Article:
“Free Market Solutions”

Thoughts on a Free Market Economy…

“Free Market Solutions”

By Phyllis Hunsinger

April 1, 2020

            The corona virus, COVID-19, has dominated the world’s interest since late January, 2020.  As this is written, a number of rather draconian actions have been taken by states and the federal government to try to stem the spread of this unseen enemy of the peoples of the world. When this virus is no longer a deadly threat and reflections of this period of time are made, the free market will surface as being the true victor.

            The examples of free market solutions are already making the news:  private enterprise geared up to make inhalers, ventilators, and hospital gear including millions of face masks.  Private enterprise soon provided pick-up and deliveries of all kinds of essential items, including already prepared food.  Using technology developed by private enterprise, many businesses and schools have been able to reconfigure their work to deliver services to their clients.  More doctors have used technology to telecommunicate with their patients, thus responding to the need to social distance yet serve their patients. 

            The beauty of a free market is that individuals can quickly react to changing facts on the ground, whereas, large government bureaucracies are cumbersome and require a much longer turn-around time on any endeavor.  Government regulations can slow down any process; however, the bigger the entity, the more red-tape and layers of approval are required. As a result of this, large bureaucracies are slower to respond to need.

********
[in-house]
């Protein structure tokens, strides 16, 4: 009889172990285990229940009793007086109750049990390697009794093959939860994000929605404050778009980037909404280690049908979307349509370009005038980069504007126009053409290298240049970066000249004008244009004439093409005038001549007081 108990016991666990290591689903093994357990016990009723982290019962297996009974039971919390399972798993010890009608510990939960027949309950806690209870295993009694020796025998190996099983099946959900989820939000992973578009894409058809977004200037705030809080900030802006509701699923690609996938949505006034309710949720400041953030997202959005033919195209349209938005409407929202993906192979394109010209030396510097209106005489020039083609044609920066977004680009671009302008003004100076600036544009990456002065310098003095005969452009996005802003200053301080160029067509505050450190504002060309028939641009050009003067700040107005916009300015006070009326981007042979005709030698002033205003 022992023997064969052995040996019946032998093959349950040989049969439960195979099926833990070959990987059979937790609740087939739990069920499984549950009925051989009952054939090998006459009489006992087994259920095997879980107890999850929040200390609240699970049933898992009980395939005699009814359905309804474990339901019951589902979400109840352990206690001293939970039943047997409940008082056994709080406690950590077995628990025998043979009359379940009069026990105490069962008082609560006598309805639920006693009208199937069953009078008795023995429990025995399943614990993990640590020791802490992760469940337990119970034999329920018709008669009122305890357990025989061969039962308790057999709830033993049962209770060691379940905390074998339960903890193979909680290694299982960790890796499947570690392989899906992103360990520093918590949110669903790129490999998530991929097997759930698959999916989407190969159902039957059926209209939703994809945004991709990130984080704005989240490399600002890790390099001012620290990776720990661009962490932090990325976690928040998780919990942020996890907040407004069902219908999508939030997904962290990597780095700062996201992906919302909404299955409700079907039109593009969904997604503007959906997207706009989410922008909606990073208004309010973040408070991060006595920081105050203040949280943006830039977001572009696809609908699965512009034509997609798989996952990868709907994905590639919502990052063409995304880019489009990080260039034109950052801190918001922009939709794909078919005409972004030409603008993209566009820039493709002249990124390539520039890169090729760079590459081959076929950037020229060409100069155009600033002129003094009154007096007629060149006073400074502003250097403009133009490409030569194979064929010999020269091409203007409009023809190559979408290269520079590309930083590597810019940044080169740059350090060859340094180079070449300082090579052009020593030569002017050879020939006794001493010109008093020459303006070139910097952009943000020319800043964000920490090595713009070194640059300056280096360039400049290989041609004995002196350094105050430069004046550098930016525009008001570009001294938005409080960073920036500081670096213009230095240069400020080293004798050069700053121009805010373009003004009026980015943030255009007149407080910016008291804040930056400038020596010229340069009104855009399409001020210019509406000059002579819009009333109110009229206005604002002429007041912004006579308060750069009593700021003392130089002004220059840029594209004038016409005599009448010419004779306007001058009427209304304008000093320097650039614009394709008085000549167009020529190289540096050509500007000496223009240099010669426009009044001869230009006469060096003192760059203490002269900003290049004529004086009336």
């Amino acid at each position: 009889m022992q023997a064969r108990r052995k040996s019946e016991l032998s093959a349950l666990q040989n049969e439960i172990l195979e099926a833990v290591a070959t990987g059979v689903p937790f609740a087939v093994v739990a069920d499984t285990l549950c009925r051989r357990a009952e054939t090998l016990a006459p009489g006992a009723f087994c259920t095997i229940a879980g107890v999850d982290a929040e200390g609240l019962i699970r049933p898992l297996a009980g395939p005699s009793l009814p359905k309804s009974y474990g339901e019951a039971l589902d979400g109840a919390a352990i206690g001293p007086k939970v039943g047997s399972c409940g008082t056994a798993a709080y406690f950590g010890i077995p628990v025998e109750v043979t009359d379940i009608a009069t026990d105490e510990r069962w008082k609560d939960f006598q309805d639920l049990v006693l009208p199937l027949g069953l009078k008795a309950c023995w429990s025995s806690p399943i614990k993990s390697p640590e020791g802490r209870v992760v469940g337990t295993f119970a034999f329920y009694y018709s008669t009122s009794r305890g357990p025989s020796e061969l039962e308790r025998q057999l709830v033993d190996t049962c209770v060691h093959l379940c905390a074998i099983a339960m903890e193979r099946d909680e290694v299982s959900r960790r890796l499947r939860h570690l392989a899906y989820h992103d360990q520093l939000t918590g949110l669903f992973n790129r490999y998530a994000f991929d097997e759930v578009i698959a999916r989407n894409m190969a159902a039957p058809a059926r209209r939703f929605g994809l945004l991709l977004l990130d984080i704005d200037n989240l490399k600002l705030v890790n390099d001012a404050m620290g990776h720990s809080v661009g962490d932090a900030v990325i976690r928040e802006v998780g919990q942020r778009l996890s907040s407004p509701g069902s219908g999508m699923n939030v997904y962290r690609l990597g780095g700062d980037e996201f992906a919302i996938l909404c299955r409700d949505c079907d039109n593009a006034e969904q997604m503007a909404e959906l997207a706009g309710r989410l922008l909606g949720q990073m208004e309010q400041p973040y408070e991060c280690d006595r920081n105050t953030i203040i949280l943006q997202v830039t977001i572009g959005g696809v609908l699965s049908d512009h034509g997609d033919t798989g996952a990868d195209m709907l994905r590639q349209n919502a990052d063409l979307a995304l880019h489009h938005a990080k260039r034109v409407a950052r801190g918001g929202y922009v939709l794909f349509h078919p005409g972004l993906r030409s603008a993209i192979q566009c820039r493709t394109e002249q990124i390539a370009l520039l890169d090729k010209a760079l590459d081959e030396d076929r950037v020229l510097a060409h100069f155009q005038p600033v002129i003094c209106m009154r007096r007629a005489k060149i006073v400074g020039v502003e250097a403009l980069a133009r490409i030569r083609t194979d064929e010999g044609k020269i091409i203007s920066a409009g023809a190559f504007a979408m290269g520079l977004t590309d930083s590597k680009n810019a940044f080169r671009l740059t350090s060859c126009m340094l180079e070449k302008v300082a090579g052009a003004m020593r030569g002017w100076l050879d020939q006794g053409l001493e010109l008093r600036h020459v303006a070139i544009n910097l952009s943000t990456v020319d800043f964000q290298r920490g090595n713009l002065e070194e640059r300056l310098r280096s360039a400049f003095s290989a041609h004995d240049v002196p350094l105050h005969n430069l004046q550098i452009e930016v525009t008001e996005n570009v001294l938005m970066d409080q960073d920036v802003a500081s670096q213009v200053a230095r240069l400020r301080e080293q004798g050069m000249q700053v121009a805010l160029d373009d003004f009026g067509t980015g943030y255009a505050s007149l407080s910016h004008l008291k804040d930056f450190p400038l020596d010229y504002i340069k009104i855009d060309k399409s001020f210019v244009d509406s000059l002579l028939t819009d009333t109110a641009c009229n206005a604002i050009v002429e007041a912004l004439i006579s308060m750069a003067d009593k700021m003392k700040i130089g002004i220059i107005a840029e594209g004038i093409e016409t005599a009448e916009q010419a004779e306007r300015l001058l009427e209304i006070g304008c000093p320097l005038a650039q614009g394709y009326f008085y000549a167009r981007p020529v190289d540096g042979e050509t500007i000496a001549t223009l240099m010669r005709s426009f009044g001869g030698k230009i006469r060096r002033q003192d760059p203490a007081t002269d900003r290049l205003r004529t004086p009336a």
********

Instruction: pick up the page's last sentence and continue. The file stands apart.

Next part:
Historically, free markets and private enterprise have provided solutions to problems.  Jonas Salk, while at the University of Pittsburgh, began his research on polio; on April 12, 1955, the vaccine was released for use in the United States.  His discovery was life-changing for mankind.  Edward Jenner is credited with discovering the smallpox vaccine in 1796 and the founder of vaccinology in the West.  Louis Pasteur was responsible for many medical discoveries, including cholera vaccine in 1897.  Alexander Glenny in 1923 perfected a process that led to the development of a vaccine against diphtheria in 1926.  Maurice Ralph Hilleman was an American microbiologist who specialized in vaccinology and developed over 40 vaccines in his lifetime.

            The point of this historical review is to demonstrate the power of the individual and groups of individuals to solve problems.  Individuals left to their own interests and abilities can recognize problems and come up with solutions.  The heavy hand of government often gets in the way of the problem solving because of its very structure.  The most productive thing that government can do is to remove stumbling blocks that may hinder individuals from accomplishing their goal.

            A cure or a vaccine or both will emerge from the difficult times this unseen enemy has caused.  And when that happens, odds are the solutions will be provided by individuals and groups of individuals operating in a free market.

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